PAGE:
Most coronavirus infections begin with the inhalation of pathogens breathed in while suspended inside tiny droplets of body fluid someone else expelled.
The World Health Organisation (WHO) has flagged the “Mu” variant of SARS-CoV-2 as a variant of interest.
Variant B.1.621 received its new status on August 30, and that new status was confirmed by the WHO in its weekly epidemiological update released at the end of August.
Mu was first identified in Colombia in January. Experts say it has a “constellation of mutations that indicate potential properties of immune escape”.
“Since its first identification in Colombia in January 2021, there have been a few sporadic reports of cases of the Mu variant and some larger outbreaks have been reported from other countries in South America and in Europe,” the report said.
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“Although the global prevalence of the Mu variant among sequenced cases has declined and is currently below 0.1 per cent, the prevalence in Colombia (39 per cent) and Ecuador (13 per cent) has consistently increased.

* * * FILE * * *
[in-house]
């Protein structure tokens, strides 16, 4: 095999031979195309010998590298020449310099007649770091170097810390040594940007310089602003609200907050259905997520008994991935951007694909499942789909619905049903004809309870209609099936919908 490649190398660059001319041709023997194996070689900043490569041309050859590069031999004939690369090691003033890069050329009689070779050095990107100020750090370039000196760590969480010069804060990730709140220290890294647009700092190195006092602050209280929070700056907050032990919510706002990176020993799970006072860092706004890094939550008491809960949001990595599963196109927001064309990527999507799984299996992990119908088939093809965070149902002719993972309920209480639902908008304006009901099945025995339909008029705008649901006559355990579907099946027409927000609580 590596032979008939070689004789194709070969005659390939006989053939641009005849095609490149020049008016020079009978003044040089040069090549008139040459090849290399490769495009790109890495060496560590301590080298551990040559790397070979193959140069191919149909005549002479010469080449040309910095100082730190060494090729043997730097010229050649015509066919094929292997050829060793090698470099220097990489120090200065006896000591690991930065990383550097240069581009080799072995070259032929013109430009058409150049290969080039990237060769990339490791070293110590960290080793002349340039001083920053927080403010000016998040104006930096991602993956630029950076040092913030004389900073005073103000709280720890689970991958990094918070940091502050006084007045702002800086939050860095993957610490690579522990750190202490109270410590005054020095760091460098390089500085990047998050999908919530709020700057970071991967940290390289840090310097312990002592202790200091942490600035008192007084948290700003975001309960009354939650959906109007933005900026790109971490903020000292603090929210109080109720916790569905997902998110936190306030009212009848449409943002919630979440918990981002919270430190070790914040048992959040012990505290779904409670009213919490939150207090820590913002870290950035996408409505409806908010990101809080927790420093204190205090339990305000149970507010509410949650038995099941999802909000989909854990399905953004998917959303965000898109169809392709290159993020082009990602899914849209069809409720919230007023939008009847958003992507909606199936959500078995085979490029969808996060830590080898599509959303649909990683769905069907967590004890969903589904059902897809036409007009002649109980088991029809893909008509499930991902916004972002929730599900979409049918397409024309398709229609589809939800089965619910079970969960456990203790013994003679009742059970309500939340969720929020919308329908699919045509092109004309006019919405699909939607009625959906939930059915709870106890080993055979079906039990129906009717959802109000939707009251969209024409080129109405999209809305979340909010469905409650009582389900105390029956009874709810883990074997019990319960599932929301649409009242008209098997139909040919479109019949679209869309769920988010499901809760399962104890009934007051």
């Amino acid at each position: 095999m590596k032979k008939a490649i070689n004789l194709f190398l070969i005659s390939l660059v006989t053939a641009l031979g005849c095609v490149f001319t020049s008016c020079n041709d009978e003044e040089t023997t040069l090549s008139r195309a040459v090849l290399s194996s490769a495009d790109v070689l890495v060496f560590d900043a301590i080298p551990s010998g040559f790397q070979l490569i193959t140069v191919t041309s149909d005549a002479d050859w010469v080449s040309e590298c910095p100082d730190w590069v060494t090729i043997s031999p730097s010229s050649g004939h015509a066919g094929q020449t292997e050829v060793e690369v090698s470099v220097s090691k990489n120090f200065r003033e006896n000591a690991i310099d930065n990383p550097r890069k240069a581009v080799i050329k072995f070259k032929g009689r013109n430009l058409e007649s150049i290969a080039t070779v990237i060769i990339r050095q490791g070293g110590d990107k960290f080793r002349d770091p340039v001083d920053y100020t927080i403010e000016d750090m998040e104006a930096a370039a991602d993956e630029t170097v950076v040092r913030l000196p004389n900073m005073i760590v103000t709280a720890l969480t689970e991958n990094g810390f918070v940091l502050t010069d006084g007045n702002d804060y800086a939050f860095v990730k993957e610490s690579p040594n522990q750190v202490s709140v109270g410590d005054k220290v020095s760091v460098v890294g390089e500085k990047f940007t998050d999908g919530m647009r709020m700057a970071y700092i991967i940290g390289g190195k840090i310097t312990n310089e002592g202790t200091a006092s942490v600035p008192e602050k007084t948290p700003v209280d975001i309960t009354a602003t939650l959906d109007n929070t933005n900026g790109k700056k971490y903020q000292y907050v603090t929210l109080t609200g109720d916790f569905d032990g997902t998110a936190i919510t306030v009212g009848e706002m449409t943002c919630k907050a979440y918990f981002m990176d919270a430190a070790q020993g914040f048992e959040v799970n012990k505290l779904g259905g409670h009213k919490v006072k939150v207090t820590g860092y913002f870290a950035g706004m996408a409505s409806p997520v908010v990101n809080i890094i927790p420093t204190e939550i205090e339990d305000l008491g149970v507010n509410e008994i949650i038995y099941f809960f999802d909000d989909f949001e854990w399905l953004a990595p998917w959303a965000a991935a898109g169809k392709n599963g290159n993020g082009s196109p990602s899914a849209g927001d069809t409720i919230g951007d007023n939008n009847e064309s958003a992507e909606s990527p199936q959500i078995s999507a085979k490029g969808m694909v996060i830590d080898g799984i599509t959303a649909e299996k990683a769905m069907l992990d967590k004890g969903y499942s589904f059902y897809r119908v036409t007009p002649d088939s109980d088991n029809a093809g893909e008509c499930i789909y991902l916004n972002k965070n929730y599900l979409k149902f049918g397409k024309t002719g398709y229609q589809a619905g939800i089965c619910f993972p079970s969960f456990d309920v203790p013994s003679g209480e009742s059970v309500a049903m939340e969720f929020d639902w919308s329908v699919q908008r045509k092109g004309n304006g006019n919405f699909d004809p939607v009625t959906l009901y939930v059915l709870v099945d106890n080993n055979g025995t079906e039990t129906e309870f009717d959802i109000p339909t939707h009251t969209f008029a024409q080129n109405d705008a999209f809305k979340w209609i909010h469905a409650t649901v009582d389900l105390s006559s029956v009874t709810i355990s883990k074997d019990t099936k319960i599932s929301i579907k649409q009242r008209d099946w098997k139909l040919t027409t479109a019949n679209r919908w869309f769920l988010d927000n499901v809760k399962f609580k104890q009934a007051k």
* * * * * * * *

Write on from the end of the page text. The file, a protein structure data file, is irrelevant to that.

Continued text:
“The epidemiology of the Mu variant in South America, particularly with the co-circulation of the Delta variant, will be monitored for changes,” the report said.
A number of variants of SARS-CoV-2, the virus that causes Covid-19, have been causing problems for countries around the world.
New Zealand is currently experiencing an outbreak of the Delta variant of the virus. That has led to the current lockdown measures, with Auckland and Northland under level 4 restrictions and the rest of NZ in level 3.
Delta variant cases have been reported in 170 countries, according to the WHO.